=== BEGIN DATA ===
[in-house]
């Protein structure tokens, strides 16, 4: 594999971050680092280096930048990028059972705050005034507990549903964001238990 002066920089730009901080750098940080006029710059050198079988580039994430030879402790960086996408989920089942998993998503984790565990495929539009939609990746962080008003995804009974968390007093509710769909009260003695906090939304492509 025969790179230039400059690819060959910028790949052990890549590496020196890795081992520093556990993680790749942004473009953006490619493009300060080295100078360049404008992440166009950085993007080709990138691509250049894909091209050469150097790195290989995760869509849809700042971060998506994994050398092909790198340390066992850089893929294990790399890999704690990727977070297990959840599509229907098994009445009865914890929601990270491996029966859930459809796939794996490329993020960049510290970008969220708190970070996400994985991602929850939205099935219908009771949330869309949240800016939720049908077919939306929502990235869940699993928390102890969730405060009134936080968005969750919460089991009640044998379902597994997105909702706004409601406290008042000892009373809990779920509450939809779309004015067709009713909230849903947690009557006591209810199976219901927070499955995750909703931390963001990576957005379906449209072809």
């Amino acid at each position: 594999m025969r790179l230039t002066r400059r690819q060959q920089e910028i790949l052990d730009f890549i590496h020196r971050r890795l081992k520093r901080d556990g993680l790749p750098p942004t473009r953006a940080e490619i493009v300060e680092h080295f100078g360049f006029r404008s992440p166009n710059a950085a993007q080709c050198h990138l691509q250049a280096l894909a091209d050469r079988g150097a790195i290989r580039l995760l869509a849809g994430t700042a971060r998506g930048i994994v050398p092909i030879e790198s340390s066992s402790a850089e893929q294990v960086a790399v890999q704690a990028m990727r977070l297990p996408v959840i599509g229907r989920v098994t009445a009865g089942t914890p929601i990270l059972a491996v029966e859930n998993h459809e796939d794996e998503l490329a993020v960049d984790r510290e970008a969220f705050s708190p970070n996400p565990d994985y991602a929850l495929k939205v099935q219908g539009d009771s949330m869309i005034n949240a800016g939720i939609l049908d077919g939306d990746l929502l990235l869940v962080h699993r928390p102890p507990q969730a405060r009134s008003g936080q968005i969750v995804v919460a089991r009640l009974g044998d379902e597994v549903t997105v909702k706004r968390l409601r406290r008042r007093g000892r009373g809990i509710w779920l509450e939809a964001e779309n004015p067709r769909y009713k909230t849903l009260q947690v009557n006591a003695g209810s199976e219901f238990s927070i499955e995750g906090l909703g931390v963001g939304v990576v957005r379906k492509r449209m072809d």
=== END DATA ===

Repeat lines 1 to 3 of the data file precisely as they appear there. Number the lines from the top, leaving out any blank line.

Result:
[in-house]
């Protein structure tokens, strides 16, 4: 594999971050680092280096930048990028059972705050005034507990549903964001238990 002066920089730009901080750098940080006029710059050198079988580039994430030879402790960086996408989920089942998993998503984790565990495929539009939609990746962080008003995804009974968390007093509710769909009260003695906090939304492509 025969790179230039400059690819060959910028790949052990890549590496020196890795081992520093556990993680790749942004473009953006490619493009300060080295100078360049404008992440166009950085993007080709990138691509250049894909091209050469150097790195290989995760869509849809700042971060998506994994050398092909790198340390066992850089893929294990790399890999704690990727977070297990959840599509229907098994009445009865914890929601990270491996029966859930459809796939794996490329993020960049510290970008969220708190970070996400994985991602929850939205099935219908009771949330869309949240800016939720049908077919939306929502990235869940699993928390102890969730405060009134936080968005969750919460089991009640044998379902597994997105909702706004409601406290008042000892009373809990779920509450939809779309004015067709009713909230849903947690009557006591209810199976219901927070499955995750909703931390963001990576957005379906449209072809």
């Amino acid at each position: 594999m025969r790179l230039t002066r400059r690819q060959q920089e910028i790949l052990d730009f890549i590496h020196r971050r890795l081992k520093r901080d556990g993680l790749p750098p942004t473009r953006a940080e490619i493009v300060e680092h080295f100078g360049f006029r404008s992440p166009n710059a950085a993007q080709c050198h990138l691509q250049a280096l894909a091209d050469r079988g150097a790195i290989r580039l995760l869509a849809g994430t700042a971060r998506g930048i994994v050398p092909i030879e790198s340390s066992s402790a850089e893929q294990v960086a790399v890999q704690a990028m990727r977070l297990p996408v959840i599509g229907r989920v098994t009445a009865g089942t914890p929601i990270l059972a491996v029966e859930n998993h459809e796939d794996e998503l490329a993020v960049d984790r510290e970008a969220f705050s708190p970070n996400p565990d994985y991602a929850l495929k939205v099935q219908g539009d009771s949330m869309i005034n949240a800016g939720i939609l049908d077919g939306d990746l929502l990235l869940v962080h699993r928390p102890p507990q969730a405060r009134s008003g936080q968005i969750v995804v919460a089991r009640l009974g044998d379902e597994v549903t997105v909702k706004r968390l409601r406290r008042r007093g000892r009373g809990i509710w779920l509450e939809a964001e779309n004015p067709r769909y009713k909230t849903l009260q947690v009557n006591a003695g209810s199976e219901f238990s927070i499955e995750g906090l909703g931390v963001g939304v990576v957005r379906k492509r449209m072809d």